Bharti group chief Sunil Mittal is likely to resume talks with MTN’s top management in Johannesburg to carry forward negotiations left inconclusive in London for a possible merger of the two entities.
Mittal is expected in the South African capital shortly to hold parleys, industry sources said.
Meanwhile, Telecom Watchdog, an NGO, cautioned the MTN chairman that a merger of the two companies would not be in compliance with regulations in India. Telecom Watchdog secretary Anil Kumar said: “I have written to MTN chairman Cyril Ramaphosa to take note of the fact that a 51 per cent acquisition by Bharti is okay but a full-scale merger through share-swap will surely breach FDI guidelines in India, which is sure to be challenged legally.
“I have told him not to take any dubious route for merging with Bharti and circumvent the laws. It is okay if it is a 51 per cent acquisition.” Foreign Direct Investment in Bharti already touches 65 per cent and it can absorb a further nine per cent.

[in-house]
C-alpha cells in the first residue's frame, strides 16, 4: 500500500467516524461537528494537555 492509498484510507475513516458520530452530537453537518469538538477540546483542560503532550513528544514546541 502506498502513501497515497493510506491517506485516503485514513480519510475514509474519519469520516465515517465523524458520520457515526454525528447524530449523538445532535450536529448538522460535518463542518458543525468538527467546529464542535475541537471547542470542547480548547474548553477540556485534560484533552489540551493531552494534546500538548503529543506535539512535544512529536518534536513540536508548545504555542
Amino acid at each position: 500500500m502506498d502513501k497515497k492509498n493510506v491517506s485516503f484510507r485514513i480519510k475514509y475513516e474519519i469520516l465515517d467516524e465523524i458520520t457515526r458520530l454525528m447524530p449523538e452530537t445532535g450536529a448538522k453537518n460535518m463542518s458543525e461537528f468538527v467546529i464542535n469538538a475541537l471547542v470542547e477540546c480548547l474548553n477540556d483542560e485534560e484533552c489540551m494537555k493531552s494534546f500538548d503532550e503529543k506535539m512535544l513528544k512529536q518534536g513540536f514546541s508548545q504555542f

“In case of a merger, we have apprehensions of a possible breach of Indian regulatory norms related to foreign investment... In case of any regulatory breach, we will not hesitate in going to the Indian courts for legal recourse to stop any illegalities,” Kumar has written.
Russian operator Altimo’s arm Vimpelcom and Deutsche Telekom are also believed to have expressed interest in MTN, a leading telecom player in Africa. When contacted, Deutsche Telekom said it does not comment on rumours and speculation, while queries to Altimo officials remained unanswered. Earlier, the UAE’s incumbent operator Etisalat had said it was examining the possibilities of joining the fray for MTN. A Bharti spokesperson refused to comment and MTN could not be reached immediately.
MTN CEO Phuthuma Nhleko reportedly told a German magazine, “European telecom companies in Africa have a general interest. I, therefore, cannot exclude in the future renowned telecom companies expressing an interest. We are a public company. And there is always the possibility that the shareholders (get) a lucrative takeover bid, without the involvement of the senior management.”